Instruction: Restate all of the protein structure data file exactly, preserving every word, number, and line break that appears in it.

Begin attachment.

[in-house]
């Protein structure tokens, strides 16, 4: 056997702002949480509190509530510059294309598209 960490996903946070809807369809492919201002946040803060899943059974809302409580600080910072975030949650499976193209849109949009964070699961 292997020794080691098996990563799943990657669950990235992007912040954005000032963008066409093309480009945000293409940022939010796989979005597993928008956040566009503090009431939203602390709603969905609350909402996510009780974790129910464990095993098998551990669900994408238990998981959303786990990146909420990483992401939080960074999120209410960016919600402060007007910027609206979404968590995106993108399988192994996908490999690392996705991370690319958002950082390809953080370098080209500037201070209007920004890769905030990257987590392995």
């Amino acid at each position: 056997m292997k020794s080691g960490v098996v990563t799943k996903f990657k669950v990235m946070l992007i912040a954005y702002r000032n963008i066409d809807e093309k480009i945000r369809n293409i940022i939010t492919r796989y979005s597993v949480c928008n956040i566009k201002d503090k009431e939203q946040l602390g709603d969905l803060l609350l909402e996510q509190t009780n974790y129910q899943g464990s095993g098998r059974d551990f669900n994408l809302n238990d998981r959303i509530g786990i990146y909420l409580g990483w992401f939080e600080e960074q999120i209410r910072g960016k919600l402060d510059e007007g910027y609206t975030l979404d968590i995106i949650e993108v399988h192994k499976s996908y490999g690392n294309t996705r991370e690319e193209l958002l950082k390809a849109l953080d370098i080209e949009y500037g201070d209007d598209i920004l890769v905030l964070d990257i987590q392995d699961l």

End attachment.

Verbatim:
[in-house]
């Protein structure tokens, strides 16, 4: 056997702002949480509190509530510059294309598209 960490996903946070809807369809492919201002946040803060899943059974809302409580600080910072975030949650499976193209849109949009964070699961 292997020794080691098996990563799943990657669950990235992007912040954005000032963008066409093309480009945000293409940022939010796989979005597993928008956040566009503090009431939203602390709603969905609350909402996510009780974790129910464990095993098998551990669900994408238990998981959303786990990146909420990483992401939080960074999120209410960016919600402060007007910027609206979404968590995106993108399988192994996908490999690392996705991370690319958002950082390809953080370098080209500037201070209007920004890769905030990257987590392995």
């Amino acid at each position: 056997m292997k020794s080691g960490v098996v990563t799943k996903f990657k669950v990235m946070l992007i912040a954005y702002r000032n963008i066409d809807e093309k480009i945000r369809n293409i940022i939010t492919r796989y979005s597993v949480c928008n956040i566009k201002d503090k009431e939203q946040l602390g709603d969905l803060l609350l909402e996510q509190t009780n974790y129910q899943g464990s095993g098998r059974d551990f669900n994408l809302n238990d998981r959303i509530g786990i990146y909420l409580g990483w992401f939080e600080e960074q999120i209410r910072g960016k919600l402060d510059e007007g910027y609206t975030l979404d968590i995106i949650e993108v399988h192994k499976s996908y490999g690392n294309t996705r991370e690319e193209l958002l950082k390809a849109l953080d370098i080209e949009y500037g201070d209007d598209i920004l890769v905030l964070d990257i987590q392995d699961l």